2022 Mercedes-Benz E-Class Cabriolet

A soft-top convertible in the cold might sound like a penalty box, but this Mercedes-Benz remains extravagant at any temperature. The Mercedes-Benz E450 4Matic has a silky-smooth inline-six with hybrid assist, all-wheel drive, a sophisticated driver assistance system, an impeccable cabin, and a road presence befitting its high starting price of $75,500. And this mid-size E-Class goes further. It comes with a neck warmer that blows hot air on your collar and heats the stitched leather armrests on the door and center console. It cranks the front seat heaters high before automatically lowering their temperature. And it can raise the optional air suspension to clear snow-covered roads. Who said convertibles were only for sunny, 80-degree days?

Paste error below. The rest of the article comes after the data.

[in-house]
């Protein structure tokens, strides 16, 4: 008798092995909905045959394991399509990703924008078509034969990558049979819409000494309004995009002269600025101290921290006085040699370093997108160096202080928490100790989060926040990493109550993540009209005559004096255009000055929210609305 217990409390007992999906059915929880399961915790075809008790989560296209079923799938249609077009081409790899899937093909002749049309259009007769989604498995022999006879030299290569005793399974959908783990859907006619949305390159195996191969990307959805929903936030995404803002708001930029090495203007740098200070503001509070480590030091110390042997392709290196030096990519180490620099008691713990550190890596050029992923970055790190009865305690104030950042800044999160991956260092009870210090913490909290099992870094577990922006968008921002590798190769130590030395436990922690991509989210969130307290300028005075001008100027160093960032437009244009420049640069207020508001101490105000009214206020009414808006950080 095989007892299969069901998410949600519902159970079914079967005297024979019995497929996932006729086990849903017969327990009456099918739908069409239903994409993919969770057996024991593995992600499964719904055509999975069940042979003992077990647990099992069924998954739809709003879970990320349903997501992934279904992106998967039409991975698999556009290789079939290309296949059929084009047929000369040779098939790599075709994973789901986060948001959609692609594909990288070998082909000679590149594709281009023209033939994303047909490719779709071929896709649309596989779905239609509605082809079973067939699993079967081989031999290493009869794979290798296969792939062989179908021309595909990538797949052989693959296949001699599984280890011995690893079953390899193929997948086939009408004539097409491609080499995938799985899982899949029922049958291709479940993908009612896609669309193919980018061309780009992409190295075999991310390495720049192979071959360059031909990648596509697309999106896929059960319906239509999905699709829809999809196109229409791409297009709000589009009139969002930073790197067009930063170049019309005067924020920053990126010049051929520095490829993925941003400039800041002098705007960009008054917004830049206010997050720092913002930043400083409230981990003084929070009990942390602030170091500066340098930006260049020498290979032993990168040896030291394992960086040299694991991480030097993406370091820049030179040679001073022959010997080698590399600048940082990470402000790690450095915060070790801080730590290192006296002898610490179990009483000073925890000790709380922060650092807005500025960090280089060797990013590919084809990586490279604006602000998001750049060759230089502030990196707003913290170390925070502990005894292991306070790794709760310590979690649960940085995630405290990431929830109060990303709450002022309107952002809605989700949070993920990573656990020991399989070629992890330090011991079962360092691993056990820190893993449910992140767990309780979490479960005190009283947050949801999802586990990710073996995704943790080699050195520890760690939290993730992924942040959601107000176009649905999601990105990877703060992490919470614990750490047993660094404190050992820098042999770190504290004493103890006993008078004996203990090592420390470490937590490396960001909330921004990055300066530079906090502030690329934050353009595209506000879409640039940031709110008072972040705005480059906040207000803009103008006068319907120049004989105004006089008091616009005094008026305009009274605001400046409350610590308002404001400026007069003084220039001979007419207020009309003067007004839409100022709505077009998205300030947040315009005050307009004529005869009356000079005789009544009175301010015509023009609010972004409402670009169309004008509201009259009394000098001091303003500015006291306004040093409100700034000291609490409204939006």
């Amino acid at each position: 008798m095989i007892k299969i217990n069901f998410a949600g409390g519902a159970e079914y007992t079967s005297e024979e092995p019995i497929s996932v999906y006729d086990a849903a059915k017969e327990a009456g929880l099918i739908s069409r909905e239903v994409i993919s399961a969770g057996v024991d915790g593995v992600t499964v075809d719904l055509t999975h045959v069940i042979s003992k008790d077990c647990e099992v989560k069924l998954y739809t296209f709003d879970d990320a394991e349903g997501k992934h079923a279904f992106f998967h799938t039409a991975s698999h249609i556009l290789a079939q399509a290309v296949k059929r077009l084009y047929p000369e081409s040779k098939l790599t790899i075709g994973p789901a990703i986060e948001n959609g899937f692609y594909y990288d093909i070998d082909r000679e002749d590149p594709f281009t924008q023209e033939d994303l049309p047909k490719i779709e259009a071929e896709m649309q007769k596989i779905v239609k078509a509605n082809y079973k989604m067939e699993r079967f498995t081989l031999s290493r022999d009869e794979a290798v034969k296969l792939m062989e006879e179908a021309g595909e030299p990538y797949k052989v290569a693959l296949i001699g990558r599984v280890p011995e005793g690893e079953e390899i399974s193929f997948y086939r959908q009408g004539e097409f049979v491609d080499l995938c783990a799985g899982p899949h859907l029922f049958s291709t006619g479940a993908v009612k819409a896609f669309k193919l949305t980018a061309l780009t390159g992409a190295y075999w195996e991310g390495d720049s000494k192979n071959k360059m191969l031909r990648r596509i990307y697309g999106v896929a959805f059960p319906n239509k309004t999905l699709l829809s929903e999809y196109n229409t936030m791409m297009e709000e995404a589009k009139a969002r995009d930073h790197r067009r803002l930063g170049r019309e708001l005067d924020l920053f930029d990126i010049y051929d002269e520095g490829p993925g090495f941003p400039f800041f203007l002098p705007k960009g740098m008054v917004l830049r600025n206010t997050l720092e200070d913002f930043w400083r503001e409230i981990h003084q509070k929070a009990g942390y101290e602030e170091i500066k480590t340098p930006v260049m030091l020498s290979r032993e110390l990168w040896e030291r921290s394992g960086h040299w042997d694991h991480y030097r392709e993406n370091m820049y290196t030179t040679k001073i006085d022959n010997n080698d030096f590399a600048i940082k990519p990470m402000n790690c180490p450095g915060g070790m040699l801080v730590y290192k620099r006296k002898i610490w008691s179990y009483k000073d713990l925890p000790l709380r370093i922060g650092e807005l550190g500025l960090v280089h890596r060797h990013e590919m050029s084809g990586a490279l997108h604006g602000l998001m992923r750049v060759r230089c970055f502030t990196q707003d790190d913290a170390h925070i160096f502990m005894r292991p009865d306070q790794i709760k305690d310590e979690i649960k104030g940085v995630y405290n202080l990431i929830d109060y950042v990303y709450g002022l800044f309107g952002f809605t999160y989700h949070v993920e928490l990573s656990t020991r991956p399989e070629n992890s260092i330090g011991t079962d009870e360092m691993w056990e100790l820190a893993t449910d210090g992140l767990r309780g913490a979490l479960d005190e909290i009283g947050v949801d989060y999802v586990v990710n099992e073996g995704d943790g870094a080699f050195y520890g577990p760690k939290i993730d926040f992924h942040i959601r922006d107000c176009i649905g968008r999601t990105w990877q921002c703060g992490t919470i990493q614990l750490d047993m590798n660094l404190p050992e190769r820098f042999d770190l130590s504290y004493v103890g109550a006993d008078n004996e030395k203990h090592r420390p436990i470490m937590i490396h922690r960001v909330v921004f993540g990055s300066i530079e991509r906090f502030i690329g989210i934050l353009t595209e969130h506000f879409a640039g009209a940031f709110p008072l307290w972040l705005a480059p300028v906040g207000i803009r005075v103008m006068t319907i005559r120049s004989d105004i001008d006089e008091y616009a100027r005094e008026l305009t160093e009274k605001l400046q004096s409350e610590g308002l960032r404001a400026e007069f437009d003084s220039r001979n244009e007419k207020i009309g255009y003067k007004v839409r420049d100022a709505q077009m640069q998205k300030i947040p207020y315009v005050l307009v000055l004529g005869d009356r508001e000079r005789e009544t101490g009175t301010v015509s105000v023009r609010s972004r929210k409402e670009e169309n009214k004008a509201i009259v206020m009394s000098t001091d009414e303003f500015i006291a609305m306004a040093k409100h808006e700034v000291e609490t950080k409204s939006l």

2022 Toyota Camry

For nearly 40 years, buying a Camry (and most other mid-size sedans) meant buying a front-wheel-drive car. In 2020, Toyota changed that. All-wheel-drive is now optional on LE, SE, XLE, and XSE Camry trims with a starting price around $28,000. Mated exclusively to the four-cylinder gas engine, AWD makes the Toyota a much better player in the snow. The current Camry is fun to drive, roomy, and can get wild with quad-exhaust tips and a red leather interior. The hybrid (front-wheel-drive only) gets an exemplary 52-mpg combined city and highway EPA estimate. Forget the Camry's reputation as a boring car. Order the right one for your needs and you'll be impressed with how much car you get—and how much you won't miss a RAV4.


2022 Volvo V90 Cross Country